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Day Six: The Challenge of Palatability PDF Print E-mail
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by "Wild Girl" Rebecca Lerner   
26 November 2009
ImageIdentifying, locating and gathering enough wild edibles is only half the challenge of eating them. Figuring out how to process them efficiently and then prepare them in a way that makes them palatable has been an interesting quest. As a people, our civilization has lost so much knowledge about how to live off the land directly that there doesnít seem to be any information on how to do it. There are books with recipes that include wild food, but it is very rare to come across a recipe that is 100% wild.

This is understandable considering that hardly anyone is a full-time hunter-gatherer in the Pacific Northwest of the United States anymore. When our food comes from gardens and mega-farms, why would we talk about the intricacies of cooking wild plants?

On Day One of this wild food challenge, Emily Porter and I looked at our heap of hawthorn berries with curiosity. We knew that it was supposedly possible to make fruit leathers out of them, but we had no idea how to strain the pulp and remove the seeds. The berries were firm and a hand-cranked food mill wasnít passing the thick mixture through its holes. We tried boiling the berries to soften the texture, but it turned the color from bright red to pale yellow, and the mild flavor went from barely sweet to bland. I tried pressing them against a cheese grater, but the holes were too big and the seeds came through. What ultimately worked best was mashing the berries against a fine screen by fist. This turned out to be very tedious and irritating to my skin, but with patience, it worked. Then there was the question of how to make the pulp into a fruit leather. I divided the pulp into strips and baked them on a cookie sheet on low heat in the oven for a couple hours. The result was a hardened, thick and somewhat chewy texture with a tart flavor. It was edible but not exactly good. I wished I had found some wild honey to toss in to the mix.

Emily and Henry Stanley actually tried to get some wild honey this morning but they were thwarted by angry bees with potent stingers.

Culinary machines make processing so much easier. I had trouble, initially, transforming chestnuts into flour. After I baked and shelled them, I couldnít figure out how to grind them into a fine flour. I tried to chop them by hand with a knife into little pieces and then grind them with a rock and block. But this didnít work with hard ones and the rock didnít exactly grind. Next I tried an electric coffee grinder. This worked but made a coarse flour. What was most effective in the end was a Vitamix loaned to me by Henry, a permaculture educator.

Cooking with nut flours also took some maneuvering. When you add water, acorn flour forms a thick paste, but it has a bitter aftertaste. Chestnut flour has a sweet flavor but doesnít stick together with water alone Ė it needs some kind of bonding agent to work as a dough. I found that the best compromise is to mix the two and add something sweet. I used black walnuts and, sometimes, the saliva in my mouth after chewing licorice fern roots. I didnít include the roots themselves because none of the reference books mentioned anyone actually swallowing them, just chewing them like gum.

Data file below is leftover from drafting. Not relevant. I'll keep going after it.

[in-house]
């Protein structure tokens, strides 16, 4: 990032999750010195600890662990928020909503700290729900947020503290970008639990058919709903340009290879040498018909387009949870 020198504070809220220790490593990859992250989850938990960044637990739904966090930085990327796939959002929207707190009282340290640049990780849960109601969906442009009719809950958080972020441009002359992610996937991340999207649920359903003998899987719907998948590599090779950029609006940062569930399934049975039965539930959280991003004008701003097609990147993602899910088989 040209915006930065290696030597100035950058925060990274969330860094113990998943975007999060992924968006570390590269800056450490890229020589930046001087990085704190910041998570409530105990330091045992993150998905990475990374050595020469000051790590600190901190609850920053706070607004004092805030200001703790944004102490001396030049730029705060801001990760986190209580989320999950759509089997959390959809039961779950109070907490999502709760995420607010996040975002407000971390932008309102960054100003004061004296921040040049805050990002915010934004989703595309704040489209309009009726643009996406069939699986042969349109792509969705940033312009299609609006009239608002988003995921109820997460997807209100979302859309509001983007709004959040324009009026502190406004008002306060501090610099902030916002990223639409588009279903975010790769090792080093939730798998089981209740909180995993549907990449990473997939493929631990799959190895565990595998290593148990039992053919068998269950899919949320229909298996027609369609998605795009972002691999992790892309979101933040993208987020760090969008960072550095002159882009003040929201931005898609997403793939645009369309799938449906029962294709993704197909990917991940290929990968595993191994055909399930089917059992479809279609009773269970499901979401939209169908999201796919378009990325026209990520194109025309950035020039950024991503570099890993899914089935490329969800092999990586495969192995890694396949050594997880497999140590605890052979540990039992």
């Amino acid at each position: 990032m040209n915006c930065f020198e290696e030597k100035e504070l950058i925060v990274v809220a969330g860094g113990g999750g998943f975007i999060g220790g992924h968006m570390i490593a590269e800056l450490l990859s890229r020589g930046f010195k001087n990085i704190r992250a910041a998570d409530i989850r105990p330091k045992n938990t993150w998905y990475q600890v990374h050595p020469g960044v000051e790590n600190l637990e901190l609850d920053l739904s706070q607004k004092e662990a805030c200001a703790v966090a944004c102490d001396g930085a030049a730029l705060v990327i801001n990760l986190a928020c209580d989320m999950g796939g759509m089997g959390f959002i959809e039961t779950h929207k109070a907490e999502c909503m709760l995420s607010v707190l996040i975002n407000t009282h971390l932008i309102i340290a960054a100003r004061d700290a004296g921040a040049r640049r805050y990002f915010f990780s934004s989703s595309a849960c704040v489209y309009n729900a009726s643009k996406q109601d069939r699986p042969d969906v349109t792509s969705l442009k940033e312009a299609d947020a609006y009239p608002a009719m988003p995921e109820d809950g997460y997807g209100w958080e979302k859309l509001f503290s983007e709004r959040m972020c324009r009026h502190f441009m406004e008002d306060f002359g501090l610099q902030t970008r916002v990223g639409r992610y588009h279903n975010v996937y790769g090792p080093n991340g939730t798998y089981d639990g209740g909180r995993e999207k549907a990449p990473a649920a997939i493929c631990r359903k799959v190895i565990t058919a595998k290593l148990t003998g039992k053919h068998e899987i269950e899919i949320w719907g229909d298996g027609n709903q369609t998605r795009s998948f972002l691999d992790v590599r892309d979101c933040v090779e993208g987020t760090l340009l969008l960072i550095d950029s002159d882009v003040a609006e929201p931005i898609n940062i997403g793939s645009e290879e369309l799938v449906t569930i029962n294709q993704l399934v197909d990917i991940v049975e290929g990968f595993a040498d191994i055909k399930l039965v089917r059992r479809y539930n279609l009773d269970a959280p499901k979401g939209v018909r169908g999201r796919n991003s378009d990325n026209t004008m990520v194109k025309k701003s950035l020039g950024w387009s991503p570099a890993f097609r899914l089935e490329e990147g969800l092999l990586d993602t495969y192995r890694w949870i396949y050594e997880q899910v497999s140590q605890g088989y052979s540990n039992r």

This experience has caused me to wonder if my taste buds are simply too demanding. At times, even though I have been hungry, I havenít had an appetite for the food in front of me. Black walnuts and wapato are fantastic, but I wonder if wild food on the whole once tasted as good as modern food. We take for granted the abundance and variety of available flavorings we have now.

This is the longest I have ever gone eating wild food exclusively. I feel as if I'm on some kind of cleanse. Today I felt low on energy so I canceled plans I had made to go mushroom hunting. I stayed home and slept a lot. My mood is positive and I feel clear-headed, but I am definitely hungry. I crave protein. I can't wait to eat eggs, tofu and salmon again.

For Thanksgiving, my friends and I are preparing a wild food feast. We will dine on wapato; cattail; rose hips; yellow dock seed; apple cider; wild mustard greens; wild mushrooms (oyster, hedgehog, chicken of the woods and chanterelle); hawthorn berries; lemonbalm tea; hazelnuts; stinging nettle; roasted chestnuts; black walnuts; and chestnut and acorn flour. Some of them will also eat venison from a roadkill deer they butchered. They will bread it in chestnut and acorn flour, encrust it in black walnuts and hazelnuts, and fry it in deer fat. I am abstaining from the meat, but I will report what they have to say about the resulting dish.

Rebecca holding wapato

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Do you have a suggestion, feedback or advice? Rebecca loves to get e-mails from Culture Change readers at This e-mail address is being protected from spam bots, you need JavaScript enabled to view it

TV coverage in Portland of Rebecca's wild diet:

The Portland Oregonian, largest daily newspaper in Oregon:
Portlander tries a holiday diet of only foraged foods, by Matthew Preusch, Nov. 21, 2009 - with a link to Culture Change.

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See the press release for this series: Can a Portland Woman Survive On Wild Food for Thanksgiving Week?

Rebecca Lerner's introductory article posted Friday: On roadkill, seasonal foraging, and getting by with a little help from my tribe

Rebecca Lerner's website.

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